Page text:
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Comments about documentary
Comments from Christian Peter Johnson, New York, NY
What a terrific thing you folks have accomplished! I've been looking and looking for something -- anything! -- about the foods of the Germans from Russia, and I can't tell you how glad I am to see your show.
A few words about me: I'm a 31-year-old corporate lawyer in New York City, where I've lived for nine years and plan to stay for many to come. However, my grandmother (Edna Berg Johnson), is a true Dakota Daughter, born and raised in McClusky, the seat of Sheridan County (north of Bismarck). Her father (Fred Berg) owned the general store and served as mayor for many years. We know that he immigrated from Odessa as a small child, but we're not sure how long his family had been in Russia before that -- it may not have been long. About her mother we know even less (I'm not even certain of her first name; her maiden name was Schindler) other than that she was born in South Dakota and also seems to have been of German-from-Russia descent.
Their daughter, Edna, married a Minnesotan Scandinavian named Carroll Johnson. They raised my father in Grand Forks, and just before he finished at UND they moved to Fargo. My father left North Dakota for graduate school in Austin, Texas, where he met my mother, a local girl. They settled in Seattle, where I was born. I probably would never have spent much time in North Dakota, but my mother died when I was five, so I spent every summer for the next ten years in Fargo, and I loved it. I've lived in several places since then (Washington, DC, where my father now lives, Northfield, Minnesota, Japan for about 18 months and then New York), and I'm proud to say that a part of Dakota stays with me, a part I especially like.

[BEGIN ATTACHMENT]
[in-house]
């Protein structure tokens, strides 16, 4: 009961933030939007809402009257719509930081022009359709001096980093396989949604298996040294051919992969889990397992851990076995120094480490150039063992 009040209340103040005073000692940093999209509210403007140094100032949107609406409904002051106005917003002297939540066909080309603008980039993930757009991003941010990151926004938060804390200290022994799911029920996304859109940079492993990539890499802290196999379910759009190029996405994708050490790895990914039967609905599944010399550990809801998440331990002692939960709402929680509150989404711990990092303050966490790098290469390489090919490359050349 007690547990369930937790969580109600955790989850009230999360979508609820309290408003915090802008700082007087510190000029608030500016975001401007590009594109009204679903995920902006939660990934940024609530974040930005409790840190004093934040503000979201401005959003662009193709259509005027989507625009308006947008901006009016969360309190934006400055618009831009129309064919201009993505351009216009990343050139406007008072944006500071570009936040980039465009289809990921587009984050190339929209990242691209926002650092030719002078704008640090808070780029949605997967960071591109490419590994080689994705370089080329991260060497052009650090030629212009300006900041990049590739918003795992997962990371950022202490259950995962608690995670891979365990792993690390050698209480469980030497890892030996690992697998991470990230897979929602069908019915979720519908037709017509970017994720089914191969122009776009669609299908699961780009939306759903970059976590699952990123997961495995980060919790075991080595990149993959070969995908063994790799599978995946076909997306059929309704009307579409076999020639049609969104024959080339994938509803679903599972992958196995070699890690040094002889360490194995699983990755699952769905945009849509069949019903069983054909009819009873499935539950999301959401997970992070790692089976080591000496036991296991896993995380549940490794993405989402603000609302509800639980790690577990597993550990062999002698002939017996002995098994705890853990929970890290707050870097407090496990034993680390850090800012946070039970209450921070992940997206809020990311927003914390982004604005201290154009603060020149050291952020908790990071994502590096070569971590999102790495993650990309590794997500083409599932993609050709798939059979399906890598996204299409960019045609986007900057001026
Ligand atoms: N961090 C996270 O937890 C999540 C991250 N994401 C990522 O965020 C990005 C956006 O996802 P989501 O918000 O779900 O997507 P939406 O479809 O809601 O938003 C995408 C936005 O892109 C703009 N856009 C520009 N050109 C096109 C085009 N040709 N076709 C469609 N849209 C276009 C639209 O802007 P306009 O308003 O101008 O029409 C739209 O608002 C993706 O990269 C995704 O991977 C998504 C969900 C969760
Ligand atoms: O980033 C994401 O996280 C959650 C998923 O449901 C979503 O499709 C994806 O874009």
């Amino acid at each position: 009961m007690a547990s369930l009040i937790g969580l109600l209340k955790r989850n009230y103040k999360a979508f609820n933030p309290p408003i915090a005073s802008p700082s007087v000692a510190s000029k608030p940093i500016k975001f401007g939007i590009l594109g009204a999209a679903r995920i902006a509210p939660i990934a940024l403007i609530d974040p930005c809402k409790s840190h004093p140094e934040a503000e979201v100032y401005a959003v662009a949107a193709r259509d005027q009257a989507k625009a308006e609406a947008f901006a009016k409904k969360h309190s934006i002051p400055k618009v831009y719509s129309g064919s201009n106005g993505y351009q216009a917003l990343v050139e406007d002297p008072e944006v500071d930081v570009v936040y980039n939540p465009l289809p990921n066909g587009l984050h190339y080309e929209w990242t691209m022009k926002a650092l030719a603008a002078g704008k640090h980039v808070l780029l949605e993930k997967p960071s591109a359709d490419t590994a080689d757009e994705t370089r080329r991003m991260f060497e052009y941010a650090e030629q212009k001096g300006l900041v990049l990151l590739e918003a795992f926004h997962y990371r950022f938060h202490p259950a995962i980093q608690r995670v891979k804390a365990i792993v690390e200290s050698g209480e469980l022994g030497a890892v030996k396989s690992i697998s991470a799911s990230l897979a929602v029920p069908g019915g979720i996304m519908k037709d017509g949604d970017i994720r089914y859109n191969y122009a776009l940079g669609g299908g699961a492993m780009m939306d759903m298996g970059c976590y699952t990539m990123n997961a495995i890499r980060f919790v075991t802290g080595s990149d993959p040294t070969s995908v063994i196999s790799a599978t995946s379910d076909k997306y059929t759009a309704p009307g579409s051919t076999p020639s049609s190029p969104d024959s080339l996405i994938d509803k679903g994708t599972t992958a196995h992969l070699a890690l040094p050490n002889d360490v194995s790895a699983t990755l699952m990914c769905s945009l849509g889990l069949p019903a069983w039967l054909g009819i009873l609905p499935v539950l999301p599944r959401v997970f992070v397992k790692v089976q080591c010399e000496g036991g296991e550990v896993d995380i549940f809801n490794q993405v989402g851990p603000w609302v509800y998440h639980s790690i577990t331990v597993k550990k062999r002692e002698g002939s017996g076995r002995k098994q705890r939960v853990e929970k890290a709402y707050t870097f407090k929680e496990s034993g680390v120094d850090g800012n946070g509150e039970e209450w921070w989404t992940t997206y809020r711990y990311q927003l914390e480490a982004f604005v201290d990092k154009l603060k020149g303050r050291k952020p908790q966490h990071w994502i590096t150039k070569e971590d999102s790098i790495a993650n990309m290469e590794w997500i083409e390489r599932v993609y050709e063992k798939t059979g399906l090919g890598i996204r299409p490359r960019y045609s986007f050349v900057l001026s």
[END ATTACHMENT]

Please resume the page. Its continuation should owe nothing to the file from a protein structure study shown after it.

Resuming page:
Anyway, I've always enjoyed cooking, so I'm the keeper of the family sweet roll and kuchen recipes. My step-mother, bless her, has taken the kaes knepfla duties. The funny thing is that where we've lived no one else has ever heard of these foods, which made me feel a little bit crazy -- this guy with these weird recipes from god-knows-where. ("Well, they're sort of like big cheese ravioli, but after you boil them you fry them with croutons...")
It's become even more imporant more recently. This summer my grandmother was diagnosed with moderate Altzheimer's, which means that there's less and less that we'll be able to glean from her. I'm really thankful that we wrote down as many recipes as possible when I was a teenager. I'm even more thankful that people are working with others, to keep this history from disappearing as memories fade.
So, for several years I've spelunked around the internet, looking for recipes for kuchen and kaes knoepfla without finding any. Finally this summer I ran a Google search under the terms "Prune kuchen" and came upon the web page describing the video.
I'm really impressed. It's a great show you've put together, with wonderful personalities. I even found myself singing along to "Du, Du"! And when we got to the kaes knepfla -- really just like my grandmother made -- it was like coming home.